Friday, November 28, 2014

Golden years - Sabah’s death reminds us of the merits of nostalgia

The death of the singer Sabah this week prompted Walid Jumblatt to tweet, “Sad news today .the legendary singer Sabah died.with her passing away an entire beautiful past of Lebanon passes away.” The typographical errors notwithstanding, Jumblatt showed that even hardened politicians are as vulnerable to nostalgia as the common man.

The generation that dominated Lebanon’s golden years, those of the 1960s and early 1970s, is dying out. With this has come a renewed yearning in Lebanon for a period characterized in the popular imagination by glamour, success and style. Doubtless there is always a tendency to idealize the past, but compared with the country today, where most of the celebrities and public figures are cheap knockoffs of their predecessors and where vulgarity and exhibitionism pass for panache, there is some truth in that idealization.    

And yet glamor is really in the eye of the beholder. Many years ago one of my neighbors in Beirut was a famous television star. When he would stand on his balcony during the early 1970s, the children in the school bus picking me up would run to the windows to wave at him. Rather foolishly I bathed in the reflected glory of living in the same building as he.

When the war started, he and his family became our close friends. I saw a great deal of them and watched as they faced the vicissitudes of life in wartime Lebanon. They grew older, had no work, saw their mountain home burned, and then passed away. Yet today, knowing the reality of their life, I still feel powerful emotions when watching reruns of their television shows as their celluloid life displaces their real one. Many dismiss nostalgia, but it can pump us up with new oxygen.

That is why it is worth exploring a project, perhaps sponsored by the Culture Ministry and financed by Lebanese expatriates, to establish a national institution to display Lebanon’s cultural past and evoke nostalgia. It would include films, documentaries, newsreels, plays, magazines, books and photographs, and could organize exhibitions, film festivals and more.

What would the advantages of such an effort be? Above all, pleasure. But beyond that it would represent an occasion for the Lebanese to look at their country with a less jaundiced eye, and create a common memory in a fragmented society that seems to share so little these days. Such an objective may not seem important, given Lebanon’s myriad other problems, but initiatives of national revival and stimulation are common.

And they usually happen to be very popular. Youths may be less sensitive to the programs or singers their parents loved, but everyone is intrigued by how Lebanon once looked, especially when it represents such a striking contrast to the dysfunctional country of today. Perhaps in that way we could learn that Lebanon once stood for something culturally — whether high-brow or popular culture — in which we can take some pride.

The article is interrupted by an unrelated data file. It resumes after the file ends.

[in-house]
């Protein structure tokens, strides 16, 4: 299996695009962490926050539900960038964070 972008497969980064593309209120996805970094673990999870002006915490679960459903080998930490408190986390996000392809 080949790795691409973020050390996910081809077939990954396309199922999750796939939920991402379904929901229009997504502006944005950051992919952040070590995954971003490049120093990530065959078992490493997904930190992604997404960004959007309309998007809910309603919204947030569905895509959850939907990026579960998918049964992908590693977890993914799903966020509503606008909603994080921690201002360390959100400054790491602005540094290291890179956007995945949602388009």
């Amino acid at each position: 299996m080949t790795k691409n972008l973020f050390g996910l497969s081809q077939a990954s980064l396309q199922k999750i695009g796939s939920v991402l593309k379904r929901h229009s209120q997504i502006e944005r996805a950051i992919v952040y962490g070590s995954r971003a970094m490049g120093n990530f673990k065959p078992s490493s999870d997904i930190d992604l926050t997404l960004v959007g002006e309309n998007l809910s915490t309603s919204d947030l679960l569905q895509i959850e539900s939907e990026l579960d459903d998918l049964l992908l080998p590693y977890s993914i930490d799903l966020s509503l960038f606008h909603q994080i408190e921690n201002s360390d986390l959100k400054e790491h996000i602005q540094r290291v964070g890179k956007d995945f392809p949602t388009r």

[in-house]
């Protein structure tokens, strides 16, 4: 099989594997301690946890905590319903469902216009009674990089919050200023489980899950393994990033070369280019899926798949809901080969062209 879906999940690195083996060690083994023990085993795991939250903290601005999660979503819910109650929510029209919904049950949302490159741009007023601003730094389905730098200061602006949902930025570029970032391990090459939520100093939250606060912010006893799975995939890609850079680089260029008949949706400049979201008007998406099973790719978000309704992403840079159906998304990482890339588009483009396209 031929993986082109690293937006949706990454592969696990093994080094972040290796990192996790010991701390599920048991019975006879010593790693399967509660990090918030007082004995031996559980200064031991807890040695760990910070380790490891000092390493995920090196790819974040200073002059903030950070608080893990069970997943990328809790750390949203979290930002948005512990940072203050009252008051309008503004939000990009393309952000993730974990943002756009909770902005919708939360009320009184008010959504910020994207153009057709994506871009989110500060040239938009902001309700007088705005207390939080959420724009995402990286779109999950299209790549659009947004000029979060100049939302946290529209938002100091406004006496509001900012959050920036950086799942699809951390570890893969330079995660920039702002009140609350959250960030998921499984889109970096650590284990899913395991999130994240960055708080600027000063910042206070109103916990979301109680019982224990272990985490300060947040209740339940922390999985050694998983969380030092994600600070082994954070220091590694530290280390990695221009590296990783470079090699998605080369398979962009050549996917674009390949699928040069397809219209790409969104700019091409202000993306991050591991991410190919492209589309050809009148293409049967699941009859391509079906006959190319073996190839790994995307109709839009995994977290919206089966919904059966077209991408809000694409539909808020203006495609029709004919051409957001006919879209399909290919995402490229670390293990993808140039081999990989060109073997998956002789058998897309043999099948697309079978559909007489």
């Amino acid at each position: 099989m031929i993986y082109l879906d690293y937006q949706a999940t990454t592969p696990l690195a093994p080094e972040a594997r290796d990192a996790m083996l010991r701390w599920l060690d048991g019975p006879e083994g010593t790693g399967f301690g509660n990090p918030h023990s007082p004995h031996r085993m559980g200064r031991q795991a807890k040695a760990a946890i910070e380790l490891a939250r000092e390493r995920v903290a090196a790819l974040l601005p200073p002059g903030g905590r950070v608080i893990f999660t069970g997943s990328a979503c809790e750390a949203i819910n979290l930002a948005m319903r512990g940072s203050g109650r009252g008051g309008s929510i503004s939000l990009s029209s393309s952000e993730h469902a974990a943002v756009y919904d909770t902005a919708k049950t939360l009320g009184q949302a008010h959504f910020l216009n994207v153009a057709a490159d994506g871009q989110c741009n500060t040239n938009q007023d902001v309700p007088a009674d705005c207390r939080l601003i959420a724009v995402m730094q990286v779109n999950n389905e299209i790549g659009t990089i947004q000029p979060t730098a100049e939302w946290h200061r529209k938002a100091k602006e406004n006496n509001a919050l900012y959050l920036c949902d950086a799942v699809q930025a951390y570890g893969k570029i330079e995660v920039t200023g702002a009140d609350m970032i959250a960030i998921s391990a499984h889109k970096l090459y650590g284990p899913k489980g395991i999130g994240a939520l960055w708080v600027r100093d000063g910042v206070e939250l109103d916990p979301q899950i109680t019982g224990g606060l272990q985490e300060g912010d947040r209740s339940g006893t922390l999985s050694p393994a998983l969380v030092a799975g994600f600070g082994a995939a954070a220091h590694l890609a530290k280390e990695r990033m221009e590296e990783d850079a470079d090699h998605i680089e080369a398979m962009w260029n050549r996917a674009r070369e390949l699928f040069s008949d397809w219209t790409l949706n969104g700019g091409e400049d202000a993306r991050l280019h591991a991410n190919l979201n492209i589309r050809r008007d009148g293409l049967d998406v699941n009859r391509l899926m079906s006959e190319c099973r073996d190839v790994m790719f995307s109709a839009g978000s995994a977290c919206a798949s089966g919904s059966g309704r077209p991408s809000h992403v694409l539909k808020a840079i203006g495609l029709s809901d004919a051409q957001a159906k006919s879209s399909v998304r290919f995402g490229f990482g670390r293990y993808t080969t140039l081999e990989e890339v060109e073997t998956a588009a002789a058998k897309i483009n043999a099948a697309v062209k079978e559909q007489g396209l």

My own preference goes to the foreign films shot in Beirut. They tell us more about how foreigners viewed Lebanon than how the Lebanese viewed themselves. And yet those films very much reflected an image that Lebanon itself sought to project; one of cosmopolitanism characterized by beautiful scenery and intrigue — all sunlight, blue sea and scotch and soda.  

One of my great delights was watching David Niven in Where the Spies Are, a 1965 takeoff on the espionage genre, directed by Val Guest. Niven is booked at the old Hotel Alcazar, today the HSBC Bank near the ruin of the Saint Georges Hotel. With him we rediscover various locations in Beirut and Byblos, carouse with Francoise Dorleac, escape thugs and undo conspiracies.

Beirut’s reputation was reflected in several other films from the same period, including George Lautner’s La Grande Sauterelle from 1967; Twenty-Four Hours to Kill with Mickey Rooney, from 1965; the silly yet entertaining Agent 505: Death Trap Beirut, from 1966, whose first scene is shot at the Sporting Club; and this less-than-sterling effort titled Secret Agent Fireball, from 1965. None are especially good, but I challenge anyone to remain indifferent to the physical backdrop of the stories.

Surprisingly little has come out of Lebanon’s war years. One might challenge the notion that war can provoke nostalgia, and yet some of Ziad al-Rahbani’s most beloved plays were produced during the war, and have war as a theme. These include Film Ameriki Tawil and Shi Fashil, while two of the most enduring films of the late Maroun Baghdadi also had war as their theme: Little Wars (1982) and Out of Life (1991).

That’s why nostalgia can also be a pernicious balm over the past, making one view previous horrors in a more forgiving light. But forgetfulness is the essence of renewal, and is why Lebanon has time and again come back from its worst crises, when others might have been overwhelmed.

This was the calculation when the postwar political class passed a general amnesty law for crimes committed during the war, a decision that provoked outrage among many people. But ours is an impressionistic Mediterranean culture, where ambiguity is the norm and truth relative, so pressing certain issues will often provoke undesirable consequences.

That’s why a center for cultural memory should be designed in much the same spirit. Let it be devoted to nostalgia and nothing more. Let the aim be to evoke the memory, or the illusion, of a former time. Let’s smoke the myth of Lebanon as the national opium for today. Nostalgia, our refund on a salary paid to age.

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